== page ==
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Effect of Driving Cycles on Emissions from On-Road Motorcycles
ISSN: 0148-7191, e-ISSN: 2688-3627
To be published on April 14, 2020 by SAE International in United States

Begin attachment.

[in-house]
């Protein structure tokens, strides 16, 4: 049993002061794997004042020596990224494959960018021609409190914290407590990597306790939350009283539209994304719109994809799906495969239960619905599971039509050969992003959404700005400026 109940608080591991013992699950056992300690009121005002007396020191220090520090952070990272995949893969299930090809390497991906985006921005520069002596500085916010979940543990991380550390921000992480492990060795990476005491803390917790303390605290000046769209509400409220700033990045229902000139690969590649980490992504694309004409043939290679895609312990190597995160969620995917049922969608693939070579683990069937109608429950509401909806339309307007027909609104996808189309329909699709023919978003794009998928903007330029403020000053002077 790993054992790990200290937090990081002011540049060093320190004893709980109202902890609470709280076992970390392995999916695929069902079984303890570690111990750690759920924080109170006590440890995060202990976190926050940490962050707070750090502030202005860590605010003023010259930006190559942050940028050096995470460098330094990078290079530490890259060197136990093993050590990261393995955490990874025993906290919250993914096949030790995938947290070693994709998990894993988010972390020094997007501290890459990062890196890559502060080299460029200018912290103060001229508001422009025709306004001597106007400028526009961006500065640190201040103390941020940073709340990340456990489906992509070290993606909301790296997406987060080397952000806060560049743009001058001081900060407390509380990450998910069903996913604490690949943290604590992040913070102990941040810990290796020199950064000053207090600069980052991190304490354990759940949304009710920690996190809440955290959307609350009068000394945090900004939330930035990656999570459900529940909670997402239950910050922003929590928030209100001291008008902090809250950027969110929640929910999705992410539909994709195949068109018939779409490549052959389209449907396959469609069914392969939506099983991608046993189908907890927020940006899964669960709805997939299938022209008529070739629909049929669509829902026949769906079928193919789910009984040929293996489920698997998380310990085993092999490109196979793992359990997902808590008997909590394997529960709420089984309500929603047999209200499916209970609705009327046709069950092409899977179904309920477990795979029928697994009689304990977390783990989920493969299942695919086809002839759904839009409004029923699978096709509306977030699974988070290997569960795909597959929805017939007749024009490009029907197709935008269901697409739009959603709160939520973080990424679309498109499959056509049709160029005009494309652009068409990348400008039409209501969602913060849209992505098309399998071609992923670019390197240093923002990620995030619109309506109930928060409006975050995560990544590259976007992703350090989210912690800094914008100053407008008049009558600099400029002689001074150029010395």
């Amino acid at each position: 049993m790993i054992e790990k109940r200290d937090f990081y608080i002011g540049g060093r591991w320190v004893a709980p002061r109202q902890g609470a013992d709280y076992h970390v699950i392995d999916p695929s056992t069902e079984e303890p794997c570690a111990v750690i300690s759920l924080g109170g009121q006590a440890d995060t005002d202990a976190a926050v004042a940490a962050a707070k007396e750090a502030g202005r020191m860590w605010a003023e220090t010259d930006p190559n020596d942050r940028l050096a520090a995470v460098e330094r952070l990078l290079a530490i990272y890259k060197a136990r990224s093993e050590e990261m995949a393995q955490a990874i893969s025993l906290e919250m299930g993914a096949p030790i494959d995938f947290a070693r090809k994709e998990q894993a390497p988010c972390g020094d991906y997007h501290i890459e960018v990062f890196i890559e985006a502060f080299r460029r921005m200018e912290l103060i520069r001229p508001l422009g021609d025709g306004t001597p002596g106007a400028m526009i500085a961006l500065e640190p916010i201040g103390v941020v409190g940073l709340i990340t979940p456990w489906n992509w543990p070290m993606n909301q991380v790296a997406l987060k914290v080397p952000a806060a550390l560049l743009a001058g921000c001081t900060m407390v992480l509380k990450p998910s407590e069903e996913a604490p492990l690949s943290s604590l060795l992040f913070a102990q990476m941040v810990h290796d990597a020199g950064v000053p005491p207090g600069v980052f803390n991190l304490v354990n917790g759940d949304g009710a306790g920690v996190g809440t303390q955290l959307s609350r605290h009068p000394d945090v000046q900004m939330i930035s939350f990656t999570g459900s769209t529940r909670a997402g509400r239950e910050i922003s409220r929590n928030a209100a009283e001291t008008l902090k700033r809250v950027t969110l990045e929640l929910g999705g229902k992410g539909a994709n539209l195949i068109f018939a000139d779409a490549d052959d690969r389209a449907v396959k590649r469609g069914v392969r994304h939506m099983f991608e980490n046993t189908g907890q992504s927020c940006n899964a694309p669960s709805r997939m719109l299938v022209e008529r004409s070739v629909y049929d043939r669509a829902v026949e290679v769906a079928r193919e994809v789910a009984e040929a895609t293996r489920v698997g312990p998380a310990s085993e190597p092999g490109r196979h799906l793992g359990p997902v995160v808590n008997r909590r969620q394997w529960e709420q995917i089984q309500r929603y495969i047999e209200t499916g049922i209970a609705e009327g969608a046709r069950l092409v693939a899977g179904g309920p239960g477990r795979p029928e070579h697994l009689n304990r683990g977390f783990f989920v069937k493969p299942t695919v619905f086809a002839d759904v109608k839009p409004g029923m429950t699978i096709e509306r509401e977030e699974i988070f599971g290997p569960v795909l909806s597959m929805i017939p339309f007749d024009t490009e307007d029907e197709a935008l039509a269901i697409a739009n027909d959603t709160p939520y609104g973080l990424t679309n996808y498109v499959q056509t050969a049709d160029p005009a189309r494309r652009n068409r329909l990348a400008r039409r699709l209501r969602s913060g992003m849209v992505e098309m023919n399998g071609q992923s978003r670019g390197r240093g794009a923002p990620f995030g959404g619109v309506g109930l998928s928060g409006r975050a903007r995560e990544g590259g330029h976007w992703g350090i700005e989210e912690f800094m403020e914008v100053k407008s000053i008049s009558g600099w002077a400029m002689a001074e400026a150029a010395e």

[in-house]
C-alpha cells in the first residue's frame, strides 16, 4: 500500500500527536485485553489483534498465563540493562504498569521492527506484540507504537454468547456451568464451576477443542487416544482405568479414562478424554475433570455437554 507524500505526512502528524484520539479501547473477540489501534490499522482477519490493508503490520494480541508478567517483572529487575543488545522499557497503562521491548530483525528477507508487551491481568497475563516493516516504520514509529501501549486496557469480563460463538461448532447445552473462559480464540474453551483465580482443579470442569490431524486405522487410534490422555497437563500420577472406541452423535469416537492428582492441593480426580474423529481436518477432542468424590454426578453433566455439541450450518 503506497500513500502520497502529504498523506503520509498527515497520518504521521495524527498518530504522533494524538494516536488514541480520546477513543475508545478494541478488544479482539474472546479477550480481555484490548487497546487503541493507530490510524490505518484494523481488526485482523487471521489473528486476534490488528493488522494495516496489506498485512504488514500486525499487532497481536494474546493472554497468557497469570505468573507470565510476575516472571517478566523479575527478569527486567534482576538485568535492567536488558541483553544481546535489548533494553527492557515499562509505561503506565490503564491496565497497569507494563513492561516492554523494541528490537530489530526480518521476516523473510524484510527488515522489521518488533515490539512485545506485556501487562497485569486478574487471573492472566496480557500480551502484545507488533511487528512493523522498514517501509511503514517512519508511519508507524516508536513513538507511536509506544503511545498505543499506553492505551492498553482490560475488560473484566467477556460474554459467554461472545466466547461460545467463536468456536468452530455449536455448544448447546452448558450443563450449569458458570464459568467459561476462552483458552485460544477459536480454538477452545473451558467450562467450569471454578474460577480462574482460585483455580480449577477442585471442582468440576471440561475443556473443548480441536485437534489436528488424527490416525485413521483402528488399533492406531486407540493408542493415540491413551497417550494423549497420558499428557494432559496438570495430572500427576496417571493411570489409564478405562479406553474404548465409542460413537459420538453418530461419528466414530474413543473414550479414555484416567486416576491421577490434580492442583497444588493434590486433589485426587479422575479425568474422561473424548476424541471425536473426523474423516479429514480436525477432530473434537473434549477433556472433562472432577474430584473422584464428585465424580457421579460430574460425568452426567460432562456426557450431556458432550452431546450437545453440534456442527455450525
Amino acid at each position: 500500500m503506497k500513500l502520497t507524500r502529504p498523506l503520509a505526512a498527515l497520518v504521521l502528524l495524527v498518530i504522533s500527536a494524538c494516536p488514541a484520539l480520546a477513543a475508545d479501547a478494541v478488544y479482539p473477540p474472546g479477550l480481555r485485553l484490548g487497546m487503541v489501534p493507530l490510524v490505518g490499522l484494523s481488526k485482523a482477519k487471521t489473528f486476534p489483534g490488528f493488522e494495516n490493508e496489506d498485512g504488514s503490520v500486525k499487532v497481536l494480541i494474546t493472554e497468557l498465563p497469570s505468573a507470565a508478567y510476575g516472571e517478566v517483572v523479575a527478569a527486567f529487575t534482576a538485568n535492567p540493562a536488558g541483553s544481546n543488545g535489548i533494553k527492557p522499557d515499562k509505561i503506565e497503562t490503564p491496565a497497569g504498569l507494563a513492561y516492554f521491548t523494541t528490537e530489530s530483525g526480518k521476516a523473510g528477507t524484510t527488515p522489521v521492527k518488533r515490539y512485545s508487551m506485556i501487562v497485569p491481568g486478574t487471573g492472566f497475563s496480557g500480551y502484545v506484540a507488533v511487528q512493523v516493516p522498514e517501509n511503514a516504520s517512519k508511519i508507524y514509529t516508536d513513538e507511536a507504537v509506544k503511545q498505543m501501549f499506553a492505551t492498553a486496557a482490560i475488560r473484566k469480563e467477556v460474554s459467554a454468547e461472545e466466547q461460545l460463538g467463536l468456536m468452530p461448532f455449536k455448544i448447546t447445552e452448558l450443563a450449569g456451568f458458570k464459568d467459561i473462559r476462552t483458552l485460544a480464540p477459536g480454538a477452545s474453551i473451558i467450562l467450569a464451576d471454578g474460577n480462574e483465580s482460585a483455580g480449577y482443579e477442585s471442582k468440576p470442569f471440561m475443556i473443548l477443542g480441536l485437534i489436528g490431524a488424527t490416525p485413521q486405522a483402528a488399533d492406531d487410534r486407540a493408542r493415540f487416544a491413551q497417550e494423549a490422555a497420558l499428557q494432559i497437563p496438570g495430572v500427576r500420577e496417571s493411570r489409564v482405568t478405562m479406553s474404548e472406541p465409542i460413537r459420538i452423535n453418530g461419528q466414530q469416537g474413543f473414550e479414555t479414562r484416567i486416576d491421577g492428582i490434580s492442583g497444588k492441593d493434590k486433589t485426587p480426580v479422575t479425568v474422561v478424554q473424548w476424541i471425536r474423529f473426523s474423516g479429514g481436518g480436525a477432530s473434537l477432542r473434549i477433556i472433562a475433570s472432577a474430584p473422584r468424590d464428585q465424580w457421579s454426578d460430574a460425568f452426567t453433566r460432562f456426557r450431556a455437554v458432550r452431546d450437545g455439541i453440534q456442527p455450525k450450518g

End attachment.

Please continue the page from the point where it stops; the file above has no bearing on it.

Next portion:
The effects of driving cycles and fuel composition on emissions from on-road motorcycles were studied with the objectives of understanding the effects of established drive cycles, quantifying the emissions from a more rigorous drive cycle, and determining the emission differences between various certification test fuels. Chassis dynamometer emissions testing was conducted on three motorcycles with engine displacements of 300 cc, 750 cc and 1200 cc. All of the motorcycles were Class II North American certified motorcycles with fuel injection and three-way catalysts. The motorcycles were tested using the North American certification cycle, also known as the Federal Test Procedure (FTP); the World Motorcycle Transit Cycle (WMTC); and a trial cycle based on real-world motorcycle driving, informally named the ‘Real World Driving Cycle’ (RWDC). Per cycle exhaust emissions characterization included the following: carbon monoxide, oxides of nitrogen, hydrocarbons, carbon dioxide, total particulate matter, and a calculated determination of fuel economy. Along with an analysis of test cycle phase contributions and cumulative emissions over the test cycles. Engine torque was plotted against engine speed for each motorcycle and drive cycle to compare the engine demand of each drive cycle in relation to other cycles. All three motorcycles had a 6-speed manual transmission and different shift points were used for each of the drive cycles as prescribed. Both the WMTC and the RWDC have higher speeds and acceleration rates compared to the FTP and the impacts of the more aggressive cycles on emissions were noted. Emissions of CO and NOX + HC increased with the more aggressive cycles. However, CO2 emissions decreased with the WMTC and RWDC and the resulting rate of fuel consumption increased. For all tests, emissions of PM were below 1 mg/km. In addition, to Tier 2 EEE certification fuel (E0) results presented, Tier 3 EEE certification fuel (E10) and CARB LEV III fuel (E10) results will be presented separately along with additional emissions of methane, nitrous oxide, formaldehyde, acetaldehyde, and BTEX.